Low interest rates: 7 ways to find better rates for savings

Young plant growing from coin jar

Savings rates aren't doing incredibly well right now, but you can still do well if you're savvy about how you save.

We've got a few tips to help you boost that savings pot.

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Shop around

It might sound obvious but shopping around is still the best way to make a little extra return on your savings. For example, at the moment HSBC is the UK's biggest bank in terms of how much money it holds in accounts, but its best savings rate for a two-year fix is just 0.65%.

Check the best buy tables and you'll find the best rate on a two-year fixed rate bond is 2.11%, paid by Al Rayan Bank. On £5,000 that amounts to a £150 difference over two years.

Don't be scared of the unknown

These days a lot of the best savings rates are offered by banks you may not have heard of such as Al Rayan, BLME, Vanquis and Shawbrook. These are either challenger banks who are fairly new to the market or small banks that are offering tempting rates in an attempt to grow.

If a bank is a member of the Financial Service Compensation Scheme, that is a good sign it is reputable. It is that means your money – up to a limit of £85,000 – is protected in the event the bank goes bust.

Many of the top-paying accounts are also now offered by Sharia banks. These are banks that work according to Islamic rules, which prohibit the payment of interest in return for lending or accepting money.

This means money you give them doesn't earn interest instead it is invested in Sharia-compliant activities to generate a profit that is shared between you and the bank.

Check if loyalty pays

When you are looking for a savings account, check if your current account provider offers any special rates to existing customers. Some, including First Direct and Nationwide, offer higher rates to loyal customers so you could find you get a better deal this way.

For example, First Direct has an exclusive regular saver that pays 5%, but is only available to their current account holders.

Take a look at app-based banks

The newest banks are only available via apps on your phone, but due to their low overheads are offering some stonking savings rates. For example, Atom Bank regularly tops the best buy tables with its savings accounts paying up to 2.4% at present.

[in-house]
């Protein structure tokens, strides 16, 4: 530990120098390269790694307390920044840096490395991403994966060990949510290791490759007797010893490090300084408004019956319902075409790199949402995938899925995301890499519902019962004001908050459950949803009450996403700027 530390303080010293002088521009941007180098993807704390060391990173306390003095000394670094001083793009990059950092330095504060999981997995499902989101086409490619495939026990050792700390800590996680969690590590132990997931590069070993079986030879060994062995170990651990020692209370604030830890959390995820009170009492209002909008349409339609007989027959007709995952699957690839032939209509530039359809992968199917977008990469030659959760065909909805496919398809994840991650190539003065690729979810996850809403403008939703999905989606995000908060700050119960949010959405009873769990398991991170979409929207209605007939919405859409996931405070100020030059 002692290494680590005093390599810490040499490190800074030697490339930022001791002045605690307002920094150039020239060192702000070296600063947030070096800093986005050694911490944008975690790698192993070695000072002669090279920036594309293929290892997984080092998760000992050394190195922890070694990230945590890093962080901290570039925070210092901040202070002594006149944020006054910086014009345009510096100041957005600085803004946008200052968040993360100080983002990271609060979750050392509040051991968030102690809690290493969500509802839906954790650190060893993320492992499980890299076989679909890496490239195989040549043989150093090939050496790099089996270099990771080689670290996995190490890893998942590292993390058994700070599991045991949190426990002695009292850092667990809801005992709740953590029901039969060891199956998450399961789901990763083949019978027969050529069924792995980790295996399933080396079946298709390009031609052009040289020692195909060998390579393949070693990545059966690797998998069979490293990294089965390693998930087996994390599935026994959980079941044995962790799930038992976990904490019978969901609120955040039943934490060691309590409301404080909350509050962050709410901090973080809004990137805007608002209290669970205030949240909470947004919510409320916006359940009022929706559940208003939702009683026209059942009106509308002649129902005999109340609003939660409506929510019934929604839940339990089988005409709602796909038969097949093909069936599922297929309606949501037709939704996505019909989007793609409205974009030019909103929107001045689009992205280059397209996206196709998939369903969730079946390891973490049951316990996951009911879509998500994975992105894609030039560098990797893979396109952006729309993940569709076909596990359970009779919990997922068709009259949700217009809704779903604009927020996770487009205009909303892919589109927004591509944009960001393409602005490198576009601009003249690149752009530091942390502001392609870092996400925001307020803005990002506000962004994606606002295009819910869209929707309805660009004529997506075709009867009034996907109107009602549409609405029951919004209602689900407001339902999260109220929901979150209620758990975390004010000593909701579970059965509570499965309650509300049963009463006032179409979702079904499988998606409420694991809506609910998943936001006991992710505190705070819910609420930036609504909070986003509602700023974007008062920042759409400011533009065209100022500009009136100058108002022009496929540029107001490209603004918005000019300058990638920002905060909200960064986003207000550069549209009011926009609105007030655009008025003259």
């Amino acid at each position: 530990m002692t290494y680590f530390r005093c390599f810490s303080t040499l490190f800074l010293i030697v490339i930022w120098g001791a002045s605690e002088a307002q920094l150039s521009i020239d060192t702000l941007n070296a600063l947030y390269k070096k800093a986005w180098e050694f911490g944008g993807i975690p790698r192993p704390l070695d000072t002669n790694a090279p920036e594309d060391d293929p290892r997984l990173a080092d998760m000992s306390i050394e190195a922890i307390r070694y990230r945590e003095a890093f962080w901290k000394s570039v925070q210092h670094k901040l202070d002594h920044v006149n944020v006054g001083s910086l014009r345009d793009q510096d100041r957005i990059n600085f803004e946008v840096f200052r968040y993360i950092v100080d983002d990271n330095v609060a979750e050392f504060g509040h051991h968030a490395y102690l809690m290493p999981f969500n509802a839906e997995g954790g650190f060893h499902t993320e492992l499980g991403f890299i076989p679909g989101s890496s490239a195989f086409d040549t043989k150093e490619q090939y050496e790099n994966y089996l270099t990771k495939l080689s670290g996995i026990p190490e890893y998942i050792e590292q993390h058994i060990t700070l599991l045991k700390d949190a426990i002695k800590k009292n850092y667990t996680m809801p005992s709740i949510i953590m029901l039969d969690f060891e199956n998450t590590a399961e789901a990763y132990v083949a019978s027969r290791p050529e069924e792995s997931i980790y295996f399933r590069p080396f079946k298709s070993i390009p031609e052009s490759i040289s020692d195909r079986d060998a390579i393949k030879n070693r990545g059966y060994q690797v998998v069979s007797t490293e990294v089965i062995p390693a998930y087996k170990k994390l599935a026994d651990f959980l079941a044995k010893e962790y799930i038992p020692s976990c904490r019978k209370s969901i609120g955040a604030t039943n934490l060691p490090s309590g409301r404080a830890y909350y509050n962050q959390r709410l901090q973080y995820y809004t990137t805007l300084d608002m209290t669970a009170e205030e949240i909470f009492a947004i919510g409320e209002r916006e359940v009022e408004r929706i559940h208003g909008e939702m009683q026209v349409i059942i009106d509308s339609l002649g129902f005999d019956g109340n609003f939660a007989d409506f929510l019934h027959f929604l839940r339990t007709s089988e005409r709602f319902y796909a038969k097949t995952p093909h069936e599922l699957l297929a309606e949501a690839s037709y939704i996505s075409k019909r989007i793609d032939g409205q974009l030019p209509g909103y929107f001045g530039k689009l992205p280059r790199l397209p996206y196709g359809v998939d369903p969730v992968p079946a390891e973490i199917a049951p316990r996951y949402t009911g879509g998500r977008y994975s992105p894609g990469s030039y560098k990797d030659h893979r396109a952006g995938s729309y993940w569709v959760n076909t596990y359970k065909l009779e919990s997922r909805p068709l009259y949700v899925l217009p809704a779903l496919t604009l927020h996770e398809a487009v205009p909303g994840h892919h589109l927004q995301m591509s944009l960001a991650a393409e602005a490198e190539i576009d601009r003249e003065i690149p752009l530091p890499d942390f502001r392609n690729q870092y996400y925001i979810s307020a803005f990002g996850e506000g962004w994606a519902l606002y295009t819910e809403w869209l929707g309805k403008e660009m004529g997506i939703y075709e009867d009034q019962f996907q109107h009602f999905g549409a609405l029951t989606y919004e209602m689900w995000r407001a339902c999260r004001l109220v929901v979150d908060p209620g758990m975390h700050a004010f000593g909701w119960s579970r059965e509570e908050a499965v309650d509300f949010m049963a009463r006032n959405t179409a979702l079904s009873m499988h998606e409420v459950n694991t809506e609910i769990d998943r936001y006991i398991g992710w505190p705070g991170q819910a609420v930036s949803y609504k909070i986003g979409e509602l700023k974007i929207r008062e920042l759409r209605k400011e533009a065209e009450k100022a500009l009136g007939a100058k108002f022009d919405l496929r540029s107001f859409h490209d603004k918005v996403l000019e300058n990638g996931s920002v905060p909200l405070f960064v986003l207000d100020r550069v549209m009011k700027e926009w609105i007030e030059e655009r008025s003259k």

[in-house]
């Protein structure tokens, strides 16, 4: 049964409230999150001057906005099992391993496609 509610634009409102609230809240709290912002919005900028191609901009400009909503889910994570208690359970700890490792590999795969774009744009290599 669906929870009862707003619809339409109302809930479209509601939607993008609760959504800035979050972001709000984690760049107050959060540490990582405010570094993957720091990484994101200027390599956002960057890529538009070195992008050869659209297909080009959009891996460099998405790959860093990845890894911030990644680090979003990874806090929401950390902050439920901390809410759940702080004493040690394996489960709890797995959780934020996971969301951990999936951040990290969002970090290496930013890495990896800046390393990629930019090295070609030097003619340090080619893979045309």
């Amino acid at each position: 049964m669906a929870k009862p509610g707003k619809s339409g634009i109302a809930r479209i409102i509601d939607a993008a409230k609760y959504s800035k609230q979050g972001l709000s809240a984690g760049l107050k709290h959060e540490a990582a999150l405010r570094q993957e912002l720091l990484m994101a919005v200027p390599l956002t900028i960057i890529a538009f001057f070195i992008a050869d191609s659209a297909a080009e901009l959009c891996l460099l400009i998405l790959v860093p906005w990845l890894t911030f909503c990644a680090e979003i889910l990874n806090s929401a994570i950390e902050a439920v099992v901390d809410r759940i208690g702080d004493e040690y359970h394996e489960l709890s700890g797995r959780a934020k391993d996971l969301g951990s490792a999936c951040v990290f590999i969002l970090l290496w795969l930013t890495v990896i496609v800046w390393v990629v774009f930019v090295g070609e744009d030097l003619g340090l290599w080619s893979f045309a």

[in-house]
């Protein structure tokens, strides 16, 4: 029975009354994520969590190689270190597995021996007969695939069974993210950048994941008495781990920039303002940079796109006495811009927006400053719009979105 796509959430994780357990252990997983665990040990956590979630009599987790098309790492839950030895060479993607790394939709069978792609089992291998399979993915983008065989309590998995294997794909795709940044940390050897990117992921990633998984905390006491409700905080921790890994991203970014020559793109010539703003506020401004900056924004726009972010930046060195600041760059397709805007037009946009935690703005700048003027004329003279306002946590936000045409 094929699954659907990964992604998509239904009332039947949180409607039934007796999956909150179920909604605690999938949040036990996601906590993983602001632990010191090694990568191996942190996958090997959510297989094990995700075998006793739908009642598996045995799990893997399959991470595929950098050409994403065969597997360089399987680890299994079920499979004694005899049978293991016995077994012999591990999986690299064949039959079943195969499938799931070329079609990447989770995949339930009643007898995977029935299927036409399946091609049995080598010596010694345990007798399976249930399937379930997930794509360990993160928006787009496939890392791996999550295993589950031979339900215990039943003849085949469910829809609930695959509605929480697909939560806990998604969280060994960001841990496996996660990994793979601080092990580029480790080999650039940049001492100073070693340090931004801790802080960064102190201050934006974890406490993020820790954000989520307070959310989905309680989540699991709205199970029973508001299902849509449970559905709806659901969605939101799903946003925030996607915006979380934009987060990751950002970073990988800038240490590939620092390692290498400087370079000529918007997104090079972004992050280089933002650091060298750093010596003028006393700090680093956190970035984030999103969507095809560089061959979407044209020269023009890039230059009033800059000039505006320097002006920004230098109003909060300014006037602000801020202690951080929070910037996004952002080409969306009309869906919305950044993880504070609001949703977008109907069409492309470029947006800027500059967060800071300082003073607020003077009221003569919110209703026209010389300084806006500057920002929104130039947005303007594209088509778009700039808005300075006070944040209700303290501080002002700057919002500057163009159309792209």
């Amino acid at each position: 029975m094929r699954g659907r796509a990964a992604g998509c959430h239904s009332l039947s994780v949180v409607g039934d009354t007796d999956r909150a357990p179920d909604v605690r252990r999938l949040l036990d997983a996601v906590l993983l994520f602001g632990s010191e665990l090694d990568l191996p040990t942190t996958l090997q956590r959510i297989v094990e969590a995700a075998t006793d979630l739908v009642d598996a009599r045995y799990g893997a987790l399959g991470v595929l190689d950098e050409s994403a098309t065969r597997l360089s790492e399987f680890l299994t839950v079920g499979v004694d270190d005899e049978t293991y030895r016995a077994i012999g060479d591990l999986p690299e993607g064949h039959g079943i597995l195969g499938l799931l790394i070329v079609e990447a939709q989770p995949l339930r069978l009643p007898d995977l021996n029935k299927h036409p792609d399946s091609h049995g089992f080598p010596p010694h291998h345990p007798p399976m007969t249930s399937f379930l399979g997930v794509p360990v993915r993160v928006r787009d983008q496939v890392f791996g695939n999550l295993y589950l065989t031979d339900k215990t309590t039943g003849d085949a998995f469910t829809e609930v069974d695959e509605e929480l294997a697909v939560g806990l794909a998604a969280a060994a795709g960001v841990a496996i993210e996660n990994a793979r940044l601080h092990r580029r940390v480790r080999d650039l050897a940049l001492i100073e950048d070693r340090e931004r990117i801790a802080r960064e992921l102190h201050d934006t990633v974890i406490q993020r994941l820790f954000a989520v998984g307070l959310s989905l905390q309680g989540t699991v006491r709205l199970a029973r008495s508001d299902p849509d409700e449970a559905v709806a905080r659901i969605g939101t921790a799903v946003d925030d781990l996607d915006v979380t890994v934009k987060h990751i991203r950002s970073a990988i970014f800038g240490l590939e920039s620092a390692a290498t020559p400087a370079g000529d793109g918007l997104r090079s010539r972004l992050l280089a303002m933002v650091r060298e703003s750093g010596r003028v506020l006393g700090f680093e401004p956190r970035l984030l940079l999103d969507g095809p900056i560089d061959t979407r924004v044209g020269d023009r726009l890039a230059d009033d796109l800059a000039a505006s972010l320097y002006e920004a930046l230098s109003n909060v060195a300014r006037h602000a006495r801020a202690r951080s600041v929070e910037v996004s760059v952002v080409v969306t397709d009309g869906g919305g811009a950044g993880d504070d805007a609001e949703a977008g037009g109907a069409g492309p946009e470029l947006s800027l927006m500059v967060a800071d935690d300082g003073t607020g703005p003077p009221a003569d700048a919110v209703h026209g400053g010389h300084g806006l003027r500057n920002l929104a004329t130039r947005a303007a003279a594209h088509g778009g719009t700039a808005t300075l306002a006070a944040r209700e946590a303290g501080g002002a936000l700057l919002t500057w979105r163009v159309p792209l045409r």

If you are looking for a home for a relatively small amount it could be your best option as it is the only bank in the top tables for fixed-rate accounts at the moment that allows minimum deposits of £50.

Drip feed for bigger rewards

If you only have a small amount to save, take a look at regular savings accounts. These offer big interest rates but limit you to only paying in relatively small amounts each month. This can be a hugely rewarding way to build up a nest egg.

For example, First Direct, Marks & Spencer Bank and Nationwide all offer their current account customers regular savings accounts paying 5% interest.

The best regular saver not linked to a current account is from Saffron Building Society and pays 3.5%.

Look beyond savings accounts

The best interest rates on offer at the moment are not on savings accounts, several current accounts offer far more. Nationwide's FlexDirect account pays 5% on up to £2,500 for 12 months and Tesco Bank pays 3% interest on balances up to £3,000.

To get the interest you have to meet minimum monthly funding requirements and set up direct debits but it could well be worth the hassle.

Move around

Banks are eager to grab new current account customers so regularly offer cash rewards if you switch to them. Move around regularly and the amount you'll earn will easily eclipse the interest your savings are earning.

For example, Halifax currently is offering £125 if you switch to the Reward Current Account or Ultimate Reward Current Account (offer ends 31 July); First Direct is paying £100 on its 1st Account; and M&S Bank is offering a £185 gift card when you switch and stay on the M&S Current Account and the M&S Premium Current Account for 12 months.

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Vintage money-saving tips
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Vintage money-saving tips
Back then there was no choice, because the mass-produced microwaveable meal was just a glint in a marketing guru's eye, but now, cooking from scratch can save substantial sums.